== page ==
Eugene Weekly : Music : 8.25.11


An Interview with Emancipator

For people unaware of Emancipator — the electronic music impresario who, at the age of 19, exploded onto the scene in 2006 with his self-published album Soon It Will Be Cold Enough — it’s probably only a matter of time before his music hits your speakers. Covered by Rolling Stone Japan and sought after by prominent promoters, Emancipator is now an internationally known musician whose work is appreciated by a large eclectic fan base. Below is a brief interview with the young trip-hop producer.

What was the original intent behind self-releasing your first album Soon It Will Be Cold Enough? And would you recommend self-publishing to other artists?

Soon It Will Be Cold Enough was originally self-released because it was my debut album and I didn’t start out with the backing of a label. Before Hydeout Productions or 1320 Records, I was mailing out hand-assembled albums from my apartment, hoping to spread the word about my music. Right now I am fortunate to maintain complete creative control over my music. That should be a priority of any artist. It’s also important to consider who is getting a piece of your pie. Artists today are able to cut out a lot of the middlemen that have traditionally stood between them and profits. All of the tools to self-publish your music are available to anyone with the right time and effort.

Can you describe what the step from budding artist to full-blown touring artist was like?

It happened relatively quickly. I went from touring dive bars to hitting the stage at Red Rocks within a year. As I reach more listeners, I naturally become more self-aware of the music I’m creating. I have been trying to maintain my signature sound and style even as I present my music in these new environments. Performing music on the stage requires me to think differently about my music — bringing songs out of their original context and into the club’s sound environment, which tends to emphasize the low end and overarching grooves rather than the nuances. It is a challenge to come up with original sets consistently and present old material in a refreshing way.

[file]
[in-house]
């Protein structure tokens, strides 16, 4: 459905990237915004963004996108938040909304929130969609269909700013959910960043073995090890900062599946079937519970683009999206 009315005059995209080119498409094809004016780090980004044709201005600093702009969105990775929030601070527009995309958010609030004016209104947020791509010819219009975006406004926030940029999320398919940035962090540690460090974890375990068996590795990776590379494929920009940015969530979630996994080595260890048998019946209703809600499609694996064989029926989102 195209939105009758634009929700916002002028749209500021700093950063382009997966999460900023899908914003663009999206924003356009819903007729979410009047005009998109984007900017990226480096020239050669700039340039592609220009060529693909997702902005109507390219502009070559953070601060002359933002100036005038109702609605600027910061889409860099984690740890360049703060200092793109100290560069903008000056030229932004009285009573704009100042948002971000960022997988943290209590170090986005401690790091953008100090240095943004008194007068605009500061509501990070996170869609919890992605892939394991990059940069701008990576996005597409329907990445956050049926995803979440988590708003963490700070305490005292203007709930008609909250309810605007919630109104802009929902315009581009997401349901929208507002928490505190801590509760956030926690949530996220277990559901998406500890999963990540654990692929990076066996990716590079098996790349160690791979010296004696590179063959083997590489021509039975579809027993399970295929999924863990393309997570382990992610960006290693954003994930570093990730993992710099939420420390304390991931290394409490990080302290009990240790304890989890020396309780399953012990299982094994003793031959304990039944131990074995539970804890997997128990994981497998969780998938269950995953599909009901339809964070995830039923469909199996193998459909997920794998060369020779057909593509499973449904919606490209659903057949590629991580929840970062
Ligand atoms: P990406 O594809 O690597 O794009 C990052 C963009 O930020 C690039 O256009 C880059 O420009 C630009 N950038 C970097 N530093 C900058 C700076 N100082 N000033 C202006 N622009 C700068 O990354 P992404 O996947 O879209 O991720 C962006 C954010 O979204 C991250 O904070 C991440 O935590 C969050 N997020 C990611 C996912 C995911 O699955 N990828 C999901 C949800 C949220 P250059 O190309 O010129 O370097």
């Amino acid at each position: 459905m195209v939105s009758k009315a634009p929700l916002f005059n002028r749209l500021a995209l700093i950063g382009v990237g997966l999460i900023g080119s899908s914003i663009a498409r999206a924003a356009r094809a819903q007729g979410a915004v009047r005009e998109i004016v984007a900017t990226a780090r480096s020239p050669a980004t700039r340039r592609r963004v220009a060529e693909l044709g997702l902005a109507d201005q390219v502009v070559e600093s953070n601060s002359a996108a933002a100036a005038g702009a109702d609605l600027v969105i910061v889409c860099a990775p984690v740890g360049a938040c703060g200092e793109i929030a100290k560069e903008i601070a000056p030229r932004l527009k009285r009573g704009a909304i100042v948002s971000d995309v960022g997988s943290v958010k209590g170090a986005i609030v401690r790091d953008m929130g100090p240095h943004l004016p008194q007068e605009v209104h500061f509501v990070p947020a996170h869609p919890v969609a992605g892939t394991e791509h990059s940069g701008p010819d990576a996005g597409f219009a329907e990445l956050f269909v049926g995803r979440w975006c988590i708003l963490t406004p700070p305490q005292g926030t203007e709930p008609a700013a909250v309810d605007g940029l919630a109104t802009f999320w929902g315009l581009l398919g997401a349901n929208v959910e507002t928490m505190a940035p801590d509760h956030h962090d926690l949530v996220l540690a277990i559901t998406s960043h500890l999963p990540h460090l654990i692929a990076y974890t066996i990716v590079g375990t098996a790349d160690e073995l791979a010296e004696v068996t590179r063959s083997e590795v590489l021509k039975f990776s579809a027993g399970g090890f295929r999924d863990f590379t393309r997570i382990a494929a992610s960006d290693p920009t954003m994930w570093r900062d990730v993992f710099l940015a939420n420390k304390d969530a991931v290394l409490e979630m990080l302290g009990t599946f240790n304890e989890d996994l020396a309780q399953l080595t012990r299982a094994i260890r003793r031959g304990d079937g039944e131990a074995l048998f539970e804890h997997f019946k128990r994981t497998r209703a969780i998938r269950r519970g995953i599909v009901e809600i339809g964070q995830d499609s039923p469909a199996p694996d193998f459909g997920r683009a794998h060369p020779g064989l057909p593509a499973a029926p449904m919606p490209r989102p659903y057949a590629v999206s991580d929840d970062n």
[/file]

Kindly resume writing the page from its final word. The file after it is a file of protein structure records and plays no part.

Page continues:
What were your biggest influences (musically and otherwise) early in your career as opposed to right now?

I grew up listening to a lot of classical, electronic, folk and world music. I used to listen to a lot more rock music than I do now. Hip hop remains a big influence. I listen to mostly music without words that is electronically produced.

Your thoughts on electronic music and its recent-ish rise to popularity here in the U.S.?

I was exposed to all kinds of electronic music growing up, so it’s always been a normal part of my life. I have watched it evolve from various subcultures to the present, where it has permeated virtually every style of mainstream music. Technology continues to grow exponentially, and with it the capabilities of music production tools. It is especially interesting to hear some of the sounds that innovative producers are creating from scratch and how they are fusing sounds with existing styles. Hearing all of these new sounds is like a chef discovering new ingredients to cook with. 

What does the future look like for you and your music?

There are a lot of ongoing projects in Emancipator land. Right now I’m focused on finishing my third full-length album. There are only a few remaining tour dates for 2011, but it won’t be long until I hit the road again. 

Any thoughts on the upcoming Eugene Celebration show?

I’m very excited to be heading down to Eugene to play this event. The last time I was at the McDonald Theater was with Bassnectar in 2010. Ilya Goldberg will be accompanying me on violin.

Emancipator plays 11 pm Saturday, Aug. 22, at the McDonald Theatre, at the Eugene Celebration.




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